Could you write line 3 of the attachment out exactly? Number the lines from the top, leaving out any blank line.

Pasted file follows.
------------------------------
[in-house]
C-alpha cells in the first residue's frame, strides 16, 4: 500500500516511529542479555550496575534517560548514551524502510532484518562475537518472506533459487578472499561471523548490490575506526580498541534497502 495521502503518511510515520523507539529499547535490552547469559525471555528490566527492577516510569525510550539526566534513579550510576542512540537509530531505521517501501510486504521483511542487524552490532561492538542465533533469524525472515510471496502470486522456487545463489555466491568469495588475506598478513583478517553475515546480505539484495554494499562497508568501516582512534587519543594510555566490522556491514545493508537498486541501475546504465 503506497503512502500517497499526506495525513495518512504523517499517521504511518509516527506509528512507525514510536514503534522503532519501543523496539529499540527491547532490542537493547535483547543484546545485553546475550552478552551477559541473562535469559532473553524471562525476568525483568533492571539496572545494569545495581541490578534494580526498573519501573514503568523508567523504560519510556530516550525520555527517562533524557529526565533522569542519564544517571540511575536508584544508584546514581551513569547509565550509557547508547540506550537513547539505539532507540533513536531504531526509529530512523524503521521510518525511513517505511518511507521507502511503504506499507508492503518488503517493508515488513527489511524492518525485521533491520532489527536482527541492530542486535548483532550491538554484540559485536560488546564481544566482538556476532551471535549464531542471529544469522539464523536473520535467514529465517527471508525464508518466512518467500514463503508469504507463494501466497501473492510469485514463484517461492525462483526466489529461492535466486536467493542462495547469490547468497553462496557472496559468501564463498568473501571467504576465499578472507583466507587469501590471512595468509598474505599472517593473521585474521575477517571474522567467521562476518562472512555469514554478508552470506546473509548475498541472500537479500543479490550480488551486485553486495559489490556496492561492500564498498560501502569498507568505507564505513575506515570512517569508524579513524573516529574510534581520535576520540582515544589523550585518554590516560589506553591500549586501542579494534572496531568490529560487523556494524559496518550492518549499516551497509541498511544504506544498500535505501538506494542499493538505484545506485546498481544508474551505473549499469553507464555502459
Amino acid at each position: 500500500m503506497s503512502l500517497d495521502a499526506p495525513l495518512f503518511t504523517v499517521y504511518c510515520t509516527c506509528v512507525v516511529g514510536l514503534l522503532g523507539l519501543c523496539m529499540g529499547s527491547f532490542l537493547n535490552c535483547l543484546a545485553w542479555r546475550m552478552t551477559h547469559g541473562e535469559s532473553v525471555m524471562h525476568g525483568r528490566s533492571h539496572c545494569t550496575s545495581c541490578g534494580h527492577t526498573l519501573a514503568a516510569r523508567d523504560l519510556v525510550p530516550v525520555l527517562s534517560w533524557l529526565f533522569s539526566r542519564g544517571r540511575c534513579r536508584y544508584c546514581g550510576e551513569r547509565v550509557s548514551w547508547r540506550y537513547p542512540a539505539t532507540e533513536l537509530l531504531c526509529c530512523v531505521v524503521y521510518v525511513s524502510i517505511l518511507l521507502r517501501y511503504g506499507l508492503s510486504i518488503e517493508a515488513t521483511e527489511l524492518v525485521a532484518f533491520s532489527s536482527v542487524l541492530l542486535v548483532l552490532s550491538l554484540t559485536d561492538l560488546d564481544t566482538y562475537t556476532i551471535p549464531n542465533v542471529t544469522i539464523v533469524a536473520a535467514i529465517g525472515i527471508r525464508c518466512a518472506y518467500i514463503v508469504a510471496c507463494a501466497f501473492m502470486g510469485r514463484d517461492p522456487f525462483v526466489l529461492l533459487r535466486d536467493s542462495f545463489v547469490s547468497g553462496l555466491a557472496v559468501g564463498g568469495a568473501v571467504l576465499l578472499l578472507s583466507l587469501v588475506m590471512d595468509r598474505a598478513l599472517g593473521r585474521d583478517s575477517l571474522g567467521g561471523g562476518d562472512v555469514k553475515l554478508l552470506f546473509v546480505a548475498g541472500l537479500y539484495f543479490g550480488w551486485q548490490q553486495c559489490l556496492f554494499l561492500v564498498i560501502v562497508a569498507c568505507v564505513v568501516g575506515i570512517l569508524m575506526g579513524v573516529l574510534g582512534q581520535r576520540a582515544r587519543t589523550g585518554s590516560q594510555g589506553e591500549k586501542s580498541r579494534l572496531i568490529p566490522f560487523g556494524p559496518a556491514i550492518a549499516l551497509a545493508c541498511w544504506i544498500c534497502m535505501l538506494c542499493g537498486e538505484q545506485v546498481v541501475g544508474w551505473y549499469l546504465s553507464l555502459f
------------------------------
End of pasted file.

Amino acid at each position: 500500500m503506497s503512502l500517497d495521502a499526506p495525513l495518512f503518511t504523517v499517521y504511518c510515520t509516527c506509528v512507525v516511529g514510536l514503534l522503532g523507539l519501543c523496539m529499540g529499547s527491547f532490542l537493547n535490552c535483547l543484546a545485553w542479555r546475550m552478552t551477559h547469559g541473562e535469559s532473553v525471555m524471562h525476568g525483568r528490566s533492571h539496572c545494569t550496575s545495581c541490578g534494580h527492577t526498573l519501573a514503568a516510569r523508567d523504560l519510556v525510550p530516550v525520555l527517562s534517560w533524557l529526565f533522569s539526566r542519564g544517571r540511575c534513579r536508584y544508584c546514581g550510576e551513569r547509565v550509557s548514551w547508547r540506550y537513547p542512540a539505539t532507540e533513536l537509530l531504531c526509529c530512523v531505521v524503521y521510518v525511513s524502510i517505511l518511507l521507502r517501501y511503504g506499507l508492503s510486504i518488503e517493508a515488513t521483511e527489511l524492518v525485521a532484518f533491520s532489527s536482527v542487524l541492530l542486535v548483532l552490532s550491538l554484540t559485536d561492538l560488546d564481544t566482538y562475537t556476532i551471535p549464531n542465533v542471529t544469522i539464523v533469524a536473520a535467514i529465517g525472515i527471508r525464508c518466512a518472506y518467500i514463503v508469504a510471496c507463494a501466497f501473492m502470486g510469485r514463484d517461492p522456487f525462483v526466489l529461492l533459487r535466486d536467493s542462495f545463489v547469490s547468497g553462496l555466491a557472496v559468501g564463498g568469495a568473501v571467504l576465499l578472499l578472507s583466507l587469501v588475506m590471512d595468509r598474505a598478513l599472517g593473521r585474521d583478517s575477517l571474522g567467521g561471523g562476518d562472512v555469514k553475515l554478508l552470506f546473509v546480505a548475498g541472500l537479500y539484495f543479490g550480488w551486485q548490490q553486495c559489490l556496492f554494499l561492500v564498498i560501502v562497508a569498507c568505507v564505513v568501516g575506515i570512517l569508524m575506526g579513524v573516529l574510534g582512534q581520535r576520540a582515544r587519543t589523550g585518554s590516560q594510555g589506553e591500549k586501542s580498541r579494534l572496531i568490529p566490522f560487523g556494524p559496518a556491514i550492518a549499516l551497509a545493508c541498511w544504506i544498500c534497502m535505501l538506494c542499493g537498486e538505484q545506485v546498481v541501475g544508474w551505473y549499469l546504465s553507464l555502459f